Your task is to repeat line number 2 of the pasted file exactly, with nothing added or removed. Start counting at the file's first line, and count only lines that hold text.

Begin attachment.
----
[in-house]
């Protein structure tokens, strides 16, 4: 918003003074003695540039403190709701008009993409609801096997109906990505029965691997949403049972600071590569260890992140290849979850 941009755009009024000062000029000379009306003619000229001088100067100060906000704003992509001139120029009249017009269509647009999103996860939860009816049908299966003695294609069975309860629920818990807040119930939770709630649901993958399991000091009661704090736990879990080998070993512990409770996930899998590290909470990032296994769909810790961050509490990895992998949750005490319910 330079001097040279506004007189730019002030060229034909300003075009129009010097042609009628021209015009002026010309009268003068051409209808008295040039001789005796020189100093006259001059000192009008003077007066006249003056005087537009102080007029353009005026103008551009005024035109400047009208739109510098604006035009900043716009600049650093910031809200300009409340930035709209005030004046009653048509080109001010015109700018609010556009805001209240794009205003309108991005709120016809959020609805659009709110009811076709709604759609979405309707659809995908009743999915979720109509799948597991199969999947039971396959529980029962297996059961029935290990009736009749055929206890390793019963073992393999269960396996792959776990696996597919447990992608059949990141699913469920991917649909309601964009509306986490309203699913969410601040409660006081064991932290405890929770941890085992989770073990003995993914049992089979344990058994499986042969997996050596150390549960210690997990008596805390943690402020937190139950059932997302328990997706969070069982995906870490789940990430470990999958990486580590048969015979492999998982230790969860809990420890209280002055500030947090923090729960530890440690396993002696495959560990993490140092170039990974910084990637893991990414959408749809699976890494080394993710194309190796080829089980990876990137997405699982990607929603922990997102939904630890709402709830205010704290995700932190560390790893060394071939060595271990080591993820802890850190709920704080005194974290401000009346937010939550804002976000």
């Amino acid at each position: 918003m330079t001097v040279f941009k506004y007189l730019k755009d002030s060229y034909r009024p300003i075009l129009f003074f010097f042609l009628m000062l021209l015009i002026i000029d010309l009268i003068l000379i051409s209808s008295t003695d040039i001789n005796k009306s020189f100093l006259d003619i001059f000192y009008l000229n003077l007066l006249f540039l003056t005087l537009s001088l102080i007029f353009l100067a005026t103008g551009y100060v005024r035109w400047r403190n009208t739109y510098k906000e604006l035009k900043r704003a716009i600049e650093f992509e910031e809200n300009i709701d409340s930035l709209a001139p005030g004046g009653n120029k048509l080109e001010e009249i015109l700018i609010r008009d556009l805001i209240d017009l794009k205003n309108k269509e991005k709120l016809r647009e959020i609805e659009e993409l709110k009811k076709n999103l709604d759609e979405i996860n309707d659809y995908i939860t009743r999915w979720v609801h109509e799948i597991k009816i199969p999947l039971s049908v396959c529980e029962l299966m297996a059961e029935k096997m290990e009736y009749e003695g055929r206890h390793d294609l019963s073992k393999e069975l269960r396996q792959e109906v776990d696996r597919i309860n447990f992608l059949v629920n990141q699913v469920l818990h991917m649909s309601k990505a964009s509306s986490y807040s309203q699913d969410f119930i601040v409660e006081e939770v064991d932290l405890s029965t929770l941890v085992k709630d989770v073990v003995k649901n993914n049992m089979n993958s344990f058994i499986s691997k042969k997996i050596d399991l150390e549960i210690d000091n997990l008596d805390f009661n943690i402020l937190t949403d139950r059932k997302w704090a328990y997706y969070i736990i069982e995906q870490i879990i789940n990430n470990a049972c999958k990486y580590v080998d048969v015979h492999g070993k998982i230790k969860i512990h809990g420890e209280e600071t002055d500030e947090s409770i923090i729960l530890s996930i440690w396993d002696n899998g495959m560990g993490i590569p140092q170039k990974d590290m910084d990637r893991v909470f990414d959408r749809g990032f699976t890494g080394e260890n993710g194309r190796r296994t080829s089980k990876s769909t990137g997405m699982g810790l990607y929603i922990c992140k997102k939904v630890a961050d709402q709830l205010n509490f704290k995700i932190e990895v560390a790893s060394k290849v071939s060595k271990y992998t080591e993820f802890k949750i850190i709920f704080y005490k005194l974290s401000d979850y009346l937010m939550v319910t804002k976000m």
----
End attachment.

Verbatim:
């Protein structure tokens, strides 16, 4: 918003003074003695540039403190709701008009993409609801096997109906990505029965691997949403049972600071590569260890992140290849979850 941009755009009024000062000029000379009306003619000229001088100067100060906000704003992509001139120029009249017009269509647009999103996860939860009816049908299966003695294609069975309860629920818990807040119930939770709630649901993958399991000091009661704090736990879990080998070993512990409770996930899998590290909470990032296994769909810790961050509490990895992998949750005490319910 330079001097040279506004007189730019002030060229034909300003075009129009010097042609009628021209015009002026010309009268003068051409209808008295040039001789005796020189100093006259001059000192009008003077007066006249003056005087537009102080007029353009005026103008551009005024035109400047009208739109510098604006035009900043716009600049650093910031809200300009409340930035709209005030004046009653048509080109001010015109700018609010556009805001209240794009205003309108991005709120016809959020609805659009709110009811076709709604759609979405309707659809995908009743999915979720109509799948597991199969999947039971396959529980029962297996059961029935290990009736009749055929206890390793019963073992393999269960396996792959776990696996597919447990992608059949990141699913469920991917649909309601964009509306986490309203699913969410601040409660006081064991932290405890929770941890085992989770073990003995993914049992089979344990058994499986042969997996050596150390549960210690997990008596805390943690402020937190139950059932997302328990997706969070069982995906870490789940990430470990999958990486580590048969015979492999998982230790969860809990420890209280002055500030947090923090729960530890440690396993002696495959560990993490140092170039990974910084990637893991990414959408749809699976890494080394993710194309190796080829089980990876990137997405699982990607929603922990997102939904630890709402709830205010704290995700932190560390790893060394071939060595271990080591993820802890850190709920704080005194974290401000009346937010939550804002976000």